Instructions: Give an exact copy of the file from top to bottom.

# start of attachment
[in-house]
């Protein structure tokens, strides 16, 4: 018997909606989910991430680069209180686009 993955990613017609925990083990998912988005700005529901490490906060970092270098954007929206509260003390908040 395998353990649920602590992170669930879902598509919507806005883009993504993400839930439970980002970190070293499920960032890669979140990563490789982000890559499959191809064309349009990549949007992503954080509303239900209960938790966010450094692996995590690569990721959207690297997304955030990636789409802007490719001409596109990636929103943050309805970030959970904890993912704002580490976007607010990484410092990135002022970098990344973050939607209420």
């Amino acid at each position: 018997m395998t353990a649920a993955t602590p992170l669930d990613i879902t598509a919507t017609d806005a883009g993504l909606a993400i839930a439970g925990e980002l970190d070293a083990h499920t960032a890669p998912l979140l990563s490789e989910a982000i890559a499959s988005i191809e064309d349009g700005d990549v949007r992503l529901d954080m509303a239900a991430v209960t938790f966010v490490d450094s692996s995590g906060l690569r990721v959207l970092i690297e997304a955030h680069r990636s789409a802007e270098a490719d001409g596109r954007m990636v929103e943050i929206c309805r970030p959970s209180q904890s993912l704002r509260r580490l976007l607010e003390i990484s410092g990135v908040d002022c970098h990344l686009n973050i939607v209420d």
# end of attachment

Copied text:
[in-house]
């Protein structure tokens, strides 16, 4: 018997909606989910991430680069209180686009 993955990613017609925990083990998912988005700005529901490490906060970092270098954007929206509260003390908040 395998353990649920602590992170669930879902598509919507806005883009993504993400839930439970980002970190070293499920960032890669979140990563490789982000890559499959191809064309349009990549949007992503954080509303239900209960938790966010450094692996995590690569990721959207690297997304955030990636789409802007490719001409596109990636929103943050309805970030959970904890993912704002580490976007607010990484410092990135002022970098990344973050939607209420």
């Amino acid at each position: 018997m395998t353990a649920a993955t602590p992170l669930d990613i879902t598509a919507t017609d806005a883009g993504l909606a993400i839930a439970g925990e980002l970190d070293a083990h499920t960032a890669p998912l979140l990563s490789e989910a982000i890559a499959s988005i191809e064309d349009g700005d990549v949007r992503l529901d954080m509303a239900a991430v209960t938790f966010v490490d450094s692996s995590g906060l690569r990721v959207l970092i690297e997304a955030h680069r990636s789409a802007e270098a490719d001409g596109r954007m990636v929103e943050i929206c309805r970030p959970s209180q904890s993912l704002r509260r580490l976007l607010e003390i990484s410092g990135v908040d002022c970098h990344l686009n973050i939607v209420d």